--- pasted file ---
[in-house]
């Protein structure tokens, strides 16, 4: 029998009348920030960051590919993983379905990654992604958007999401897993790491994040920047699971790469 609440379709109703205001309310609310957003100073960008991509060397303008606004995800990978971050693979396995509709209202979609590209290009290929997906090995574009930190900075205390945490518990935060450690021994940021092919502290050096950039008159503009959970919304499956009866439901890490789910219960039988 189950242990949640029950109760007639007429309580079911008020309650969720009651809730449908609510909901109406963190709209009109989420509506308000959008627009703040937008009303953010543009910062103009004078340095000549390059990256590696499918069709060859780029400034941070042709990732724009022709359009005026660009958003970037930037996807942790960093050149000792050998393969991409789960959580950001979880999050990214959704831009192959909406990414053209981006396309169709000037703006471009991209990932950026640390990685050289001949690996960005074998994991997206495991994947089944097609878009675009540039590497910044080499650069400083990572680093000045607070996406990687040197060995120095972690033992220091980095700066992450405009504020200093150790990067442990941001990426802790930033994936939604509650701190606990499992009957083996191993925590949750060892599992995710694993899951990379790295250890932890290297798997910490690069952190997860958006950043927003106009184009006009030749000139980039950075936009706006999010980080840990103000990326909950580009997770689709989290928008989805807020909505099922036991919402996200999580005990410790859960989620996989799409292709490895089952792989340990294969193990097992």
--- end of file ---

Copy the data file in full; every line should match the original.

[in-house]
């Protein structure tokens, strides 16, 4: 029998009348920030960051590919993983379905990654992604958007999401897993790491994040920047699971790469 609440379709109703205001309310609310957003100073960008991509060397303008606004995800990978971050693979396995509709209202979609590209290009290929997906090995574009930190900075205390945490518990935060450690021994940021092919502290050096950039008159503009959970919304499956009866439901890490789910219960039988 189950242990949640029950109760007639007429309580079911008020309650969720009651809730449908609510909901109406963190709209009109989420509506308000959008627009703040937008009303953010543009910062103009004078340095000549390059990256590696499918069709060859780029400034941070042709990732724009022709359009005026660009958003970037930037996807942790960093050149000792050998393969991409789960959580950001979880999050990214959704831009192959909406990414053209981006396309169709000037703006471009991209990932950026640390990685050289001949690996960005074998994991997206495991994947089944097609878009675009540039590497910044080499650069400083990572680093000045607070996406990687040197060995120095972690033992220091980095700066992450405009504020200093150790990067442990941001990426802790930033994936939604509650701190606990499992009957083996191993925590949750060892599992995710694993899951990379790295250890932890290297798997910490690069952190997860958006950043927003106009184009006009030749000139980039950075936009706006999010980080840990103000990326909950580009997770689709989290928008989805807020909505099922036991919402996200999580005990410790859960989620996989799409292709490895089952792989340990294969193990097992």